Page 117 - Jewish Book Annual Volume 37

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SLOTNICK / GRADE’S CENTRAL CONCERN
109
expressed through the artistic medium of fiction. And it is in the
novels that Grade transcends particular, personal struggles and
addresses himself to more general, abstract questions as to what
an individual can or should believe, and how these beliefs should
be realized in action.
THE WELL
The central focus of the short novel
The Well
is the attempt of a
simple man, Mende the porter, to collect two hundred zlotys in
order to repair the neighborhood well of the Vilna Synagogue
Courtyard. Pursuing this altruistic goal, Mende deals with an
ever-widening circle of people, from his own poor neighbors in
the Courtyard, to the merchants of the neighborhood, to the
members of a Zionist congregation, to the very highest religious
authorities — a conference of the leading rabbis of Lithuania,
called together in Vilna. Mende’s seeming naivete and purity of
motive are contrasted with the array of ulterior motives of those
who aid him by contributing to the fund for the well. As the novel
progresses, it becomes increasingly evident that Mende’s cam­
paign, while revealing many individual and group conflicts,
serves to smooth them over (if only temporarily) and to turn
much of the opposing energies and petty quarrels to a good cause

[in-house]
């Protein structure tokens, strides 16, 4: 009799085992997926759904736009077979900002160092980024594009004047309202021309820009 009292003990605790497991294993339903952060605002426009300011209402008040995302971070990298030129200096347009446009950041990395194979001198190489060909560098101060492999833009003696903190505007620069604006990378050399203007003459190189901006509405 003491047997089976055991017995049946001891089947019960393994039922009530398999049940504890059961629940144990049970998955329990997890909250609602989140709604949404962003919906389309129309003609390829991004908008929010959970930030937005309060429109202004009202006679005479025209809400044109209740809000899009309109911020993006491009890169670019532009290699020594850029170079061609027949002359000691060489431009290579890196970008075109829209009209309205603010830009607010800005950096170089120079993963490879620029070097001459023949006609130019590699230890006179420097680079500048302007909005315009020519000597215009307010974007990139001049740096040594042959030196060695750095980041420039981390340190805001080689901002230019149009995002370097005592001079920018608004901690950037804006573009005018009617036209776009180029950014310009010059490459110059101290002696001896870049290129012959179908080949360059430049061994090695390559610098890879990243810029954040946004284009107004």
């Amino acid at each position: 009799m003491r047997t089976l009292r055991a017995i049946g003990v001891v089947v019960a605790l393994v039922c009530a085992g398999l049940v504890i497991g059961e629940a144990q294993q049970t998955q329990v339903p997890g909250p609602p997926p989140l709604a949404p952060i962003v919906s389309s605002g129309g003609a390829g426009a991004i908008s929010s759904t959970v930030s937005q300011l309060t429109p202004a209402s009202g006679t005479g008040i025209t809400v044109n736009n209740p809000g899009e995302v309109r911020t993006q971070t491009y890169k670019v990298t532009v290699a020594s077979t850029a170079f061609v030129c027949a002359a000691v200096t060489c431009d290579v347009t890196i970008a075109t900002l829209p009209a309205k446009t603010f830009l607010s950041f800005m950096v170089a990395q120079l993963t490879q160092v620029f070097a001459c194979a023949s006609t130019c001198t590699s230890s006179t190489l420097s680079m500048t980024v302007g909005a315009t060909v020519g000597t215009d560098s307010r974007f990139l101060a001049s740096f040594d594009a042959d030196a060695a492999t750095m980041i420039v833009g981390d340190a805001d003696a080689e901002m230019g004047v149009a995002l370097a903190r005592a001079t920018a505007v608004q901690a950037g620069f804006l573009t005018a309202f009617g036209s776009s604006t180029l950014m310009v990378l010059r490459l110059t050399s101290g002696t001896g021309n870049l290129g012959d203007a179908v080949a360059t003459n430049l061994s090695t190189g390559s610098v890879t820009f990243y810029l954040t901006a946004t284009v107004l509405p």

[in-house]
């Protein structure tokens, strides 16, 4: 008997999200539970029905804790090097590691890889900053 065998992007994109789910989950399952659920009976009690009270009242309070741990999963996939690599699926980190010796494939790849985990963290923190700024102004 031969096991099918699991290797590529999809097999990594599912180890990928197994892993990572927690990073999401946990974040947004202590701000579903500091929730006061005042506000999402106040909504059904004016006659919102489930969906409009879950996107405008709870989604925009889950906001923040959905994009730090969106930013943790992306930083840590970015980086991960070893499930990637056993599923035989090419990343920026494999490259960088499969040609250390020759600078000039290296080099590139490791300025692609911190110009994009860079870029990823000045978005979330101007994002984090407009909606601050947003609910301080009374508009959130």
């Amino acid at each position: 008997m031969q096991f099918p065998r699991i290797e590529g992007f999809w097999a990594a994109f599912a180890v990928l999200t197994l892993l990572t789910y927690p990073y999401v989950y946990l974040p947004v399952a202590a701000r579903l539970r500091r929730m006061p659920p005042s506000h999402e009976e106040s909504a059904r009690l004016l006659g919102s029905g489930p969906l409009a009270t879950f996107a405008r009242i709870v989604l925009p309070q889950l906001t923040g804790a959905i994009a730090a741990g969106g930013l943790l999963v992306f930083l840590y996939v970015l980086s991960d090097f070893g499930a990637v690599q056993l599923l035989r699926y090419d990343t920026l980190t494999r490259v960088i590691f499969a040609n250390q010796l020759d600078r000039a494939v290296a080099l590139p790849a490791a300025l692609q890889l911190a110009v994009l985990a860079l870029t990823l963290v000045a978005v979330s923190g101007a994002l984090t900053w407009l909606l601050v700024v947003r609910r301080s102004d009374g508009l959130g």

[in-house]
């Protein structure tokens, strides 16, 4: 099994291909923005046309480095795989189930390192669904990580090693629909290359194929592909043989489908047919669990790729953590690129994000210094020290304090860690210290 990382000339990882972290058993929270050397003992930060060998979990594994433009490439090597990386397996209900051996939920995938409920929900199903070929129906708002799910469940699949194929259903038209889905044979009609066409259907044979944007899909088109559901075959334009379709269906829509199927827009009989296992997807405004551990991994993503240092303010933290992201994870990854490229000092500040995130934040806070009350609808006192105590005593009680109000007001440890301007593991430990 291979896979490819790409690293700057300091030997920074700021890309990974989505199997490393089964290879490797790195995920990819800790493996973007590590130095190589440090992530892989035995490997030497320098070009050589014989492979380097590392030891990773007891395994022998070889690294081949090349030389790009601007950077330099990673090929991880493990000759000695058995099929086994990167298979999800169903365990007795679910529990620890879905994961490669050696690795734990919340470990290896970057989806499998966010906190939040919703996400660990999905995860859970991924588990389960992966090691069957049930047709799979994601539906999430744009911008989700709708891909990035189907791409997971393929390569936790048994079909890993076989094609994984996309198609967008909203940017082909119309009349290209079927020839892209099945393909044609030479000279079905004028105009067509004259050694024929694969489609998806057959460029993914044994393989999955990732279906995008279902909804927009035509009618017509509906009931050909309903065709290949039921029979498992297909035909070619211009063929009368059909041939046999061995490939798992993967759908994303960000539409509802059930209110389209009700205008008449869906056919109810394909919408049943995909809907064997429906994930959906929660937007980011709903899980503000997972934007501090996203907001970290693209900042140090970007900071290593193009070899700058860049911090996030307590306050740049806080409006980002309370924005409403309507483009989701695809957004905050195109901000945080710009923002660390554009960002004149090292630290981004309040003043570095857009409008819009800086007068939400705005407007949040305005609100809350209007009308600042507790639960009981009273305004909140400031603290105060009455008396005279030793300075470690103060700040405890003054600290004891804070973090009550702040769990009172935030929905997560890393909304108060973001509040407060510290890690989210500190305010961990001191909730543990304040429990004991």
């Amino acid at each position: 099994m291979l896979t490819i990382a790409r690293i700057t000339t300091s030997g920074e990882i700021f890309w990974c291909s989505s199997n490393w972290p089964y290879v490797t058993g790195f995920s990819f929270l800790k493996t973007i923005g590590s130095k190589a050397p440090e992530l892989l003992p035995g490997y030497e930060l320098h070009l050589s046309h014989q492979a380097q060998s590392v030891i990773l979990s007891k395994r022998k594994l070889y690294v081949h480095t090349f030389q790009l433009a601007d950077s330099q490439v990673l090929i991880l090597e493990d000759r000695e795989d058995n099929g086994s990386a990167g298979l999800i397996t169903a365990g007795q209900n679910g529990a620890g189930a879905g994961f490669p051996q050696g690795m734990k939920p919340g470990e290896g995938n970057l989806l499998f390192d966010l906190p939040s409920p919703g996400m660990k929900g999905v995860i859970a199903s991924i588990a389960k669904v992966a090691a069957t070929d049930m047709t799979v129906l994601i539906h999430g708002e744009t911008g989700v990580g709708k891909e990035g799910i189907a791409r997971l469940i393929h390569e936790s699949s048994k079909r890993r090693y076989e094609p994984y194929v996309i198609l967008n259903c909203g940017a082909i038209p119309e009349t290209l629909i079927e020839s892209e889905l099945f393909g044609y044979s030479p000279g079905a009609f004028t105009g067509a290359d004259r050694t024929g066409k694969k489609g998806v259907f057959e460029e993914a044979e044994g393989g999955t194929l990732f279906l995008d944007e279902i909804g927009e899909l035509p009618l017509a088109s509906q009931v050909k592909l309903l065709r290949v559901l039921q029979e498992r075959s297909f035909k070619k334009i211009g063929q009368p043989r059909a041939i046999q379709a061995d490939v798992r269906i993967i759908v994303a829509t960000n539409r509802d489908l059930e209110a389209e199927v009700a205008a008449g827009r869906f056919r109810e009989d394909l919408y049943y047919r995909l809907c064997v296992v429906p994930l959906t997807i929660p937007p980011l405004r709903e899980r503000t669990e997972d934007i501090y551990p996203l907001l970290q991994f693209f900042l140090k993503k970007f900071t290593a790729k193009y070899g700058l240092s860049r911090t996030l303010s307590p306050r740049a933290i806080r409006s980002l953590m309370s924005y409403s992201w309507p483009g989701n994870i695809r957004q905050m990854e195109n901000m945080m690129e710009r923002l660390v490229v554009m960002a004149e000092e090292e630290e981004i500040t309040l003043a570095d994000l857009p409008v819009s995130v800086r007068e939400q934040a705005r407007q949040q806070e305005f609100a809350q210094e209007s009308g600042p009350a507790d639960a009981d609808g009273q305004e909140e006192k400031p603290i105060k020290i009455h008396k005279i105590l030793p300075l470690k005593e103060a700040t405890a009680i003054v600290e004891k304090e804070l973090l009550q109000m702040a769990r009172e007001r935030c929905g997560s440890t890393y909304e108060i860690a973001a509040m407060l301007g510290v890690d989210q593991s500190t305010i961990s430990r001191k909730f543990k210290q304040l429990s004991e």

— the repair of the community well.
Through the central figure of Mende, who transcends his
humble status of porter to become a community celebrity and
benefactor, various individuals and groups are induced to con­
tribute to the project, and so resolve, if only temporarily, their
ongoing state of conflict. But even at the very end of the novel, at
the celebration of the renewing of the well, there is a note of
disharmony: the rival celebration of Muraviov, a blind begger
who refused to contribute to Mende’s project but secretly paid for
the transcription of a new Torah, to honor himself, ensure the
continuation of his name, and perhaps — through magic — heal
his sore eyes. This selfish man who (literally) cannot see beyond
his own needs is contrasted with the simple selflessness of Mende.
Both perform a service to the community, but on very different
terms.
In the final scene of the novel, Muraviov leads his hired band of
musicians to disrupt Mende’s celebration. The porter naively
assumes that Muraviov is genuinely joining in his celebration,